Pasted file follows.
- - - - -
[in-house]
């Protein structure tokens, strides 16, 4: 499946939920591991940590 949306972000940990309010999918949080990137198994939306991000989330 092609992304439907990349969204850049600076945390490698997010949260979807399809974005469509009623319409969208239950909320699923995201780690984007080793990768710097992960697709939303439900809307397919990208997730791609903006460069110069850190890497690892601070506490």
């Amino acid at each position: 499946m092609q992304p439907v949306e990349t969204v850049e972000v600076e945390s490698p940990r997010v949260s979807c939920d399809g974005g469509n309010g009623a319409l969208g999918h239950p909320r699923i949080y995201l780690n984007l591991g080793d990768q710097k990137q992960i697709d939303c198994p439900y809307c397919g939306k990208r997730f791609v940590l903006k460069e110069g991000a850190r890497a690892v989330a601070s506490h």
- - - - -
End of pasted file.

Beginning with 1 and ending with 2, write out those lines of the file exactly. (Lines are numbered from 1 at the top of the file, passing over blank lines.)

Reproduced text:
[in-house]
């Protein structure tokens, strides 16, 4: 499946939920591991940590 949306972000940990309010999918949080990137198994939306991000989330 092609992304439907990349969204850049600076945390490698997010949260979807399809974005469509009623319409969208239950909320699923995201780690984007080793990768710097992960697709939303439900809307397919990208997730791609903006460069110069850190890497690892601070506490």